It’s been a busy and chaotic year so far.  I can’t believe it’s already July and that Summer is almost halfway over.  It really feels like I’ve blinked and missed it all.  So many exceptions to this year have caused an unusual lifestyle for me -  I have three sisters all engaged, all getting married this year…within 6 months of each other.  Naturally, they all live in LA (where I’m from), and I’m in all the wedding parties.  Anyone who has been part of one knows the…commitment they require on an emotional / physical / financial level.  So, I’ve been traveling a lot, to say the very least.  July is the first month I will not travel to LA since March.  

This 2016 lifestyle of mine has led me to understand certain things about my myself.  I could never be the kind of person who travels all the time and is never home (no matter how many amazing things I could see).  I am incredibly introverted (more than I thought I was) and require a substantial amount  of alone time.  Especially these days, there’s nothing I want more than to have no plans, to wake up early, to cook my meals leisurely and off the cuff.  With all the socializing and traveling, I’m craving aloneness and in a similar realm - slowness, which I can say I almost never want. I’ve always been the high-energy/high-intensity type who only has one speed.  But this shakeup of my schedule and lack of control (my usual nemesis), is causing me to turn the dial down a bit.

This salad came out of one of those moments.  A Saturday with no plans, a ton of vegetables and an appetite.  I spent my time, slowing down - leisurely making pesto, slicing radishes, etc.  These are the moments when cooking feels like everything to me. Those slow weekends when I’m alone in my kitchen - it’s what my soul requires.  So, maybe this salad seems like a lot of steps: pickling, processing, cooking, chopping, but for me - the longer it takes, the better.  It’s a weekend recipe - meant to be prepared with no timeliness at all and savoring each and every step.  It’s an ode to cooking - not just because it feeds you (and often tastes good) - but that there’s something else happening. I believe, something magical.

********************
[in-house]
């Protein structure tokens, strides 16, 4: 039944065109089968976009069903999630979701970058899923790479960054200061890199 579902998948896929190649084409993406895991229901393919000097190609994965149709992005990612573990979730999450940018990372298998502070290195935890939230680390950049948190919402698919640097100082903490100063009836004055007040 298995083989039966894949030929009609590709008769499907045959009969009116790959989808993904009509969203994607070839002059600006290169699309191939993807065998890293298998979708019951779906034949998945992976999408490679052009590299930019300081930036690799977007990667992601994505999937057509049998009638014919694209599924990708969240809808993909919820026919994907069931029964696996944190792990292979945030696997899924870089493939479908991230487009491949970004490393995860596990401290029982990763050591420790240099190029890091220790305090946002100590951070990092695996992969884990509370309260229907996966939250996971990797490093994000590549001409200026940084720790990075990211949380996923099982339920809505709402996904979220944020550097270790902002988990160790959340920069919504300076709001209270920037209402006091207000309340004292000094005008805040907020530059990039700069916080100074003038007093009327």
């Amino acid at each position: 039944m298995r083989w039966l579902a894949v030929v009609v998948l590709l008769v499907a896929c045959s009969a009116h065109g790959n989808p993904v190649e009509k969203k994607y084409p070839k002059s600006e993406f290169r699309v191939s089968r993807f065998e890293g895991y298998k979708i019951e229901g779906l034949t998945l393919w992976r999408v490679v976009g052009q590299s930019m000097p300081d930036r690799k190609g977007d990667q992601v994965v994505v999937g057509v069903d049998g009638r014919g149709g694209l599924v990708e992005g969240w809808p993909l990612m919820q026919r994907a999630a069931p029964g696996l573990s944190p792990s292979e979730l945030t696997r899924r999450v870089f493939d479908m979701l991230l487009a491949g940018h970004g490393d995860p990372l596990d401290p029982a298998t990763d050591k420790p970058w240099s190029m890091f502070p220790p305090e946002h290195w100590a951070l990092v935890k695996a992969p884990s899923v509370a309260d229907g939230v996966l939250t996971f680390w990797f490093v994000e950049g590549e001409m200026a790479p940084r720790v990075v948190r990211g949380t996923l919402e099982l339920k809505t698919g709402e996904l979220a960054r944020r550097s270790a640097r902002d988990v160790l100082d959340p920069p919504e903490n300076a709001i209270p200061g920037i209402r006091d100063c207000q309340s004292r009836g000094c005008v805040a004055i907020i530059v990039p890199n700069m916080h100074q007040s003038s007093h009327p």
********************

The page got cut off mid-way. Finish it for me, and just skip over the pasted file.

• 1 cup quinoa, dried
  • 1/2 cup french lentils, dried
  • 1 lb. cauliflower, roughly chopped
  • 1 medium zucchini, grated
  • 1 cup chopped medjool dates
  • 3 purple scallions, sliced
  • 3 large handfuls of baby arugula
  • 1-2 lemons, juice
  • Sea salt to taste
  • Freshly ground pepper


  • 1/3 cup pumpkin seeds
  • 2 garlic cloves, roughly chopped
  • 1 lemon, juice & zest
  • 1/4 cup freshly grated parmigiano reggiano
  • 1/2 teaspoon sea salt
  • Freshly ground pepper, to taste
  • 1 cup baby arugula, packed
  • 1/4-1/3 cup extra virgin olive oil


  • 1 small bunch of radishes, sliced thin on mandolin
  • 1 fennel stalk, fronts & stalk roughly chopped
  • 1 tablespoon mustard seeds
  • 1/2 teaspoon coriander (seeds or ground)
  • 1/2 cup apple cider vinegar
  • 1/2 cup filtered water
  • 1 tablespoon maple syrup
  • 1 teaspoon sea salt
  • 1/4 teaspoon freshly ground pepper

In a saucepan, bring 1 cup quinoa and 2 cups of salted water to a boil.  Cover and simmer for 15 minutes.  Then set aside to cool. In another saucepan, add lentils with enough water to cover by 2-3 inches (salt the water, too).  Bring to a boil, then simmer (covered) about 20-25 minutes or until tender.  Drain and rinse.  Set aside to cool.

For pickled radishes: In a pint-sized jar, add radishes, fennel fronds, mustard and coriander seeds.  In a small saucepan, bring apple cider vinegar, water, maple syrup, salt and pepper to a boil.  Once liquid just boils, carefully pour into the jar, making sure radishes are completely covered in brine.  Cover and set on the counter to cool.  Once it’s cooled, store in the fridge.  They will be “ready” to eat in about an hour.

For Pesto: In a food processor, add pumpkin seeds, garlic, lemon (juice & zest) and parmigiano.  Process until desired consistency (I like mine more on the pureed side).  Then add salt, pepper and arugula. Pulse until entire mixture is green and arugula is well-combined.  While the processor is running, stream in about 1/4-1/3 cup olive oil or until desired texture.  Set aside.

Add cauliflower to a food processor and pulse until it resembles rice (you can use the same one as the pesto).  Add to a large mixing bowl with grated zucchini, dates, scallion, and arugula.  Toss together with quinoa, lentils and arugula.  Season with salt, pepper and lemon juice (to taste).  Toss together to make sure salad is well-combined.